Myanmar’s “Saffron Revolution”: The Geopolitics behind the Protest Movement

Burma’s “Saffron Revolution,” like the Ukraine “Orange Revolution” or the Georgia “Rose Revolution” and the various Color Revolutions instigated in recent years against strategic states surrounding Russia, is a well-orchestrated exercise in Washington-run regime change, down to the details of “hit-and-run” protests with “swarming” mobs of Buddhists in saffron, internet blogs, mobile SMS links between protest groups, well-organized protest cells which disperse and reform. CNN made the blunder during a September broadcast of mentioning the active presence of the NED behind the protests in Myanmar.

There are facts and then there are facts. First it’s a fact which few will argue that the present military dictatorship of the reclusive General Than Shwe is right up there when it comes to world-class tyrannies.

It’s also a fact that Burma enjoys one of the world’s lowest standards of living. A dramatic collapse in purchasing power resulted from the ill-conceived 100% to 500% price hikes in gasoline and other fuels in August.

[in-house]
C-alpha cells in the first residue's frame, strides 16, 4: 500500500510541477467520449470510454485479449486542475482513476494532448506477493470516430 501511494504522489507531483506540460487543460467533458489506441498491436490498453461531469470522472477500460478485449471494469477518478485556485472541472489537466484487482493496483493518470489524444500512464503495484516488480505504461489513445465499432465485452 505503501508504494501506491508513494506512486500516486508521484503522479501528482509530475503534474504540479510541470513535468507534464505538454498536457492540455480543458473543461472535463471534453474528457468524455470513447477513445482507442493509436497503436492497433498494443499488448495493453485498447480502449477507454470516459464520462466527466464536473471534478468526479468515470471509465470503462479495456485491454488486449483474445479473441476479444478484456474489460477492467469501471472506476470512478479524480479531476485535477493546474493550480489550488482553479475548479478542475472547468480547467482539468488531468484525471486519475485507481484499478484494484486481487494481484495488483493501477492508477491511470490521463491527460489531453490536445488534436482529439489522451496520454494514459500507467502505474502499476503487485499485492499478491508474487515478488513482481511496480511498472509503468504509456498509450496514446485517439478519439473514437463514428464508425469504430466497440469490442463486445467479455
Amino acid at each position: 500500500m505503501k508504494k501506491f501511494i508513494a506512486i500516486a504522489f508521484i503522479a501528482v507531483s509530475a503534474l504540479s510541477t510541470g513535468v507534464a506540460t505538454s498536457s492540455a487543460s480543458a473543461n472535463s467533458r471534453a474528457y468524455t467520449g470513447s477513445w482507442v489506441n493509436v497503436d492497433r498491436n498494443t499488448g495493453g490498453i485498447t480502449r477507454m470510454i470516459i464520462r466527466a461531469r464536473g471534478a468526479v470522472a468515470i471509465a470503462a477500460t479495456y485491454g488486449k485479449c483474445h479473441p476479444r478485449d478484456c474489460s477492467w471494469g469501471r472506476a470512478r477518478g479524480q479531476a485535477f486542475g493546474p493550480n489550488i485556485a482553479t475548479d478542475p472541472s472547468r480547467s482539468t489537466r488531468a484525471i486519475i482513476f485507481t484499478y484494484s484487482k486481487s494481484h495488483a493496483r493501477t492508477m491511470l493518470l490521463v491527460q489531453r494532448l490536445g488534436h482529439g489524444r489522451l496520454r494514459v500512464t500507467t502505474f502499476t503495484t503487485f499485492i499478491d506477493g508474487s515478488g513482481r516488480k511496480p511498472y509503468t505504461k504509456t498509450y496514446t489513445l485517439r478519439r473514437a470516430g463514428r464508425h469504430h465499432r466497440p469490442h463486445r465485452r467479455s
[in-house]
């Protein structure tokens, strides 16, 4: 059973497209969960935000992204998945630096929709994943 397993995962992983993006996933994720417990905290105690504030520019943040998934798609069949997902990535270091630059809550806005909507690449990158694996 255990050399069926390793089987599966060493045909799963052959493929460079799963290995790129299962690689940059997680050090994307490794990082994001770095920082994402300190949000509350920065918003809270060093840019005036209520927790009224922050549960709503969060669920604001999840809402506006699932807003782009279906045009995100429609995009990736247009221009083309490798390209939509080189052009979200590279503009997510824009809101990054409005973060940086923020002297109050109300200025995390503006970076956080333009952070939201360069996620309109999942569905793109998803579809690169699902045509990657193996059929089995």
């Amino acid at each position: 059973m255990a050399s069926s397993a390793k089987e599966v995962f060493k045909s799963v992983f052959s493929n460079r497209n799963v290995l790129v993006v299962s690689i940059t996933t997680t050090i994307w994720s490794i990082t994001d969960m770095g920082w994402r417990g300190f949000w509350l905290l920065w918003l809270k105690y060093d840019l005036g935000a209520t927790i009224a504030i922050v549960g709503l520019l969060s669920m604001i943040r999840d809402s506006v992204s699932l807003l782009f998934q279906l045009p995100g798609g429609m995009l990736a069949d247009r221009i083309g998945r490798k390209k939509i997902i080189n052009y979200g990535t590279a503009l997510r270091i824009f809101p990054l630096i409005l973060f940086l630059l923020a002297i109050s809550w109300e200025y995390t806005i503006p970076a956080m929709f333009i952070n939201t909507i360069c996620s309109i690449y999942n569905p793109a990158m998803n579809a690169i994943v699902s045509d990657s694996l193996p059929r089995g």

IMF “Economic Medicine”

Inflation, the nominal trigger for the mass protests led by Saffron-robed Buddhist monks, is unofficially estimated to have risen by 35%. Ironically, the demand to establish “market” energy prices was implemented under the helm of the IMF and World Bank.

The UN estimates that the population of some 50 million inhabitants spends up to 70% of their monthly income on food alone. The recent fuel price hike, which was a direct result of the IMF sponsored  reforms, makes matters unbearable for tens of millions.

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Amid Deaths, Censorship, Oil Companies Continue Myanmar Operations

Posted on Oct 2, 2007

By Amy Goodman

The image was stunning: tens of thousands of saffron-robed Buddhist monks marching through the streets of Rangoon [also known as Yangon], protesting the military dictatorship of Burma. The monks marched in front of the home of Nobel Peace Prize winner Aung San Suu Kyi, who was seen weeping and praying quietly as they passed. She hadn’t been seen for years. The democratically elected leader of Burma, Suu Kyi has been under house arrest since 2003. She is considered the Nelson Mandela of Burma, the Southeast Asian nation renamed Myanmar by the regime.

After almost two weeks of protest, the monks have disappeared. The monasteries have been emptied. One report says thousands of monks are imprisoned in the north of the country.

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